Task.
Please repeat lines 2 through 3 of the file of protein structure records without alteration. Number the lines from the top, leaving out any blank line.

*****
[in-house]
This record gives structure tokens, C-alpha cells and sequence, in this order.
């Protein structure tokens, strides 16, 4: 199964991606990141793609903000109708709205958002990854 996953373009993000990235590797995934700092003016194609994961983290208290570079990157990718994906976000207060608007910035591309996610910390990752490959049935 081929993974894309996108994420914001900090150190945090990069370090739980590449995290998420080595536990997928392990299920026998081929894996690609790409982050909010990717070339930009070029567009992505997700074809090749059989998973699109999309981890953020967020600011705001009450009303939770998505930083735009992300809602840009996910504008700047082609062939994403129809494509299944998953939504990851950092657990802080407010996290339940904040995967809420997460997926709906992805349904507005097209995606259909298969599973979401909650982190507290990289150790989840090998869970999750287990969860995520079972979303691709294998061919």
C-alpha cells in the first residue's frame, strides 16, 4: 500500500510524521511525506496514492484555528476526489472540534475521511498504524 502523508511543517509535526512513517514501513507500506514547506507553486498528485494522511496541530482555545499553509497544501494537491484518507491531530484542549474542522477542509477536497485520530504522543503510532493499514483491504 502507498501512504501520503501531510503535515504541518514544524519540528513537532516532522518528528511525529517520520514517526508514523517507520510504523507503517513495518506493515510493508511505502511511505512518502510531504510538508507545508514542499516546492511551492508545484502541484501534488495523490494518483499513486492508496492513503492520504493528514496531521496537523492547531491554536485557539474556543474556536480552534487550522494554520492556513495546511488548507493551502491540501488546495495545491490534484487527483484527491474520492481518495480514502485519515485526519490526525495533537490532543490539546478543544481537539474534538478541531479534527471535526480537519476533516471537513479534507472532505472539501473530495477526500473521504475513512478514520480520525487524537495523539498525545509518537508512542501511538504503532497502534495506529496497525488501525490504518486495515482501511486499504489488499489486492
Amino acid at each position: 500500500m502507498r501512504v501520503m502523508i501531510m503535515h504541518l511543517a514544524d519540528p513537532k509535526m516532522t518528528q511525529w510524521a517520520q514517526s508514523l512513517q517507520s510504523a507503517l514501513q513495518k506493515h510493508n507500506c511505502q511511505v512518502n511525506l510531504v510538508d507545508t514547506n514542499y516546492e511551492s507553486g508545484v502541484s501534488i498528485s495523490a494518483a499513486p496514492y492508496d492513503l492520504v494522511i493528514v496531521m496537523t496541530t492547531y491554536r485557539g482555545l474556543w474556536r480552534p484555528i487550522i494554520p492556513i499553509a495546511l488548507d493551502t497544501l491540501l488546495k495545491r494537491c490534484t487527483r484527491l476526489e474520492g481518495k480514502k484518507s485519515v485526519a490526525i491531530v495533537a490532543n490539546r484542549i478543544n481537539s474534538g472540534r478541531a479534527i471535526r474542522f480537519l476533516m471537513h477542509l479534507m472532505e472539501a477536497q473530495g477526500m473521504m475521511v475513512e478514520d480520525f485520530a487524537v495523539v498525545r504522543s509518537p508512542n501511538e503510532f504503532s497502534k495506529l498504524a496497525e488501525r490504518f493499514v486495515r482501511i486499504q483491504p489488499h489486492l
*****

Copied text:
This record gives structure tokens, C-alpha cells and sequence, in this order.
């Protein structure tokens, strides 16, 4: 199964991606990141793609903000109708709205958002990854 996953373009993000990235590797995934700092003016194609994961983290208290570079990157990718994906976000207060608007910035591309996610910390990752490959049935 081929993974894309996108994420914001900090150190945090990069370090739980590449995290998420080595536990997928392990299920026998081929894996690609790409982050909010990717070339930009070029567009992505997700074809090749059989998973699109999309981890953020967020600011705001009450009303939770998505930083735009992300809602840009996910504008700047082609062939994403129809494509299944998953939504990851950092657990802080407010996290339940904040995967809420997460997926709906992805349904507005097209995606259909298969599973979401909650982190507290990289150790989840090998869970999750287990969860995520079972979303691709294998061919």